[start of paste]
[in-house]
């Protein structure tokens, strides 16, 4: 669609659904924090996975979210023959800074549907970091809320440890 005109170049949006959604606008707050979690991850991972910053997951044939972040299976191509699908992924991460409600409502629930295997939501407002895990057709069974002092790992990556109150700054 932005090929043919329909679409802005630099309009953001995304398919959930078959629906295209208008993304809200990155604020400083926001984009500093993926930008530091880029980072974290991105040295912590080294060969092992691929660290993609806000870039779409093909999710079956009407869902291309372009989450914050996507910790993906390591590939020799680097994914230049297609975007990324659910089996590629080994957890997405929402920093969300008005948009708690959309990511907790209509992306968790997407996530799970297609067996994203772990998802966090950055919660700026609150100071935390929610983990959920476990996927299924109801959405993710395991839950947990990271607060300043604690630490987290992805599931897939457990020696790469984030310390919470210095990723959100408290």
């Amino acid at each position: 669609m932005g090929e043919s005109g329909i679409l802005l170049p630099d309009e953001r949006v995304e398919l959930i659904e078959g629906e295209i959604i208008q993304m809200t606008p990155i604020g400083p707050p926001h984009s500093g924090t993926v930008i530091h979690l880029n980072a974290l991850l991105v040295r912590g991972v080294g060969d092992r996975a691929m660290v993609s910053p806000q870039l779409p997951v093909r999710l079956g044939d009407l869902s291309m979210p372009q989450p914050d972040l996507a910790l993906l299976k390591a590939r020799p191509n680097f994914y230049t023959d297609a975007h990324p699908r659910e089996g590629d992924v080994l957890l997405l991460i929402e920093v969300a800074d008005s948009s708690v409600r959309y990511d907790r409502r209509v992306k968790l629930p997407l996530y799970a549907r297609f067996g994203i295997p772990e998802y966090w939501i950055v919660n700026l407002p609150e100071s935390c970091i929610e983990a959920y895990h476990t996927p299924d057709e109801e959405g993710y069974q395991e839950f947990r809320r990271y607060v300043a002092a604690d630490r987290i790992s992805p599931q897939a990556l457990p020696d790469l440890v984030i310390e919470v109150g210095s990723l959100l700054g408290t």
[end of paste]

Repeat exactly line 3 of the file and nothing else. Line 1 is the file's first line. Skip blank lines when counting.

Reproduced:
């Amino acid at each position: 669609m932005g090929e043919s005109g329909i679409l802005l170049p630099d309009e953001r949006v995304e398919l959930i659904e078959g629906e295209i959604i208008q993304m809200t606008p990155i604020g400083p707050p926001h984009s500093g924090t993926v930008i530091h979690l880029n980072a974290l991850l991105v040295r912590g991972v080294g060969d092992r996975a691929m660290v993609s910053p806000q870039l779409p997951v093909r999710l079956g044939d009407l869902s291309m979210p372009q989450p914050d972040l996507a910790l993906l299976k390591a590939r020799p191509n680097f994914y230049t023959d297609a975007h990324p699908r659910e089996g590629d992924v080994l957890l997405l991460i929402e920093v969300a800074d008005s948009s708690v409600r959309y990511d907790r409502r209509v992306k968790l629930p997407l996530y799970a549907r297609f067996g994203i295997p772990e998802y966090w939501i950055v919660n700026l407002p609150e100071s935390c970091i929610e983990a959920y895990h476990t996927p299924d057709e109801e959405g993710y069974q395991e839950f947990r809320r990271y607060v300043a002092a604690d630490r987290i790992s992805p599931q897939a990556l457990p020696d790469l440890v984030i310390e919470v109150g210095s990723l959100l700054g408290t």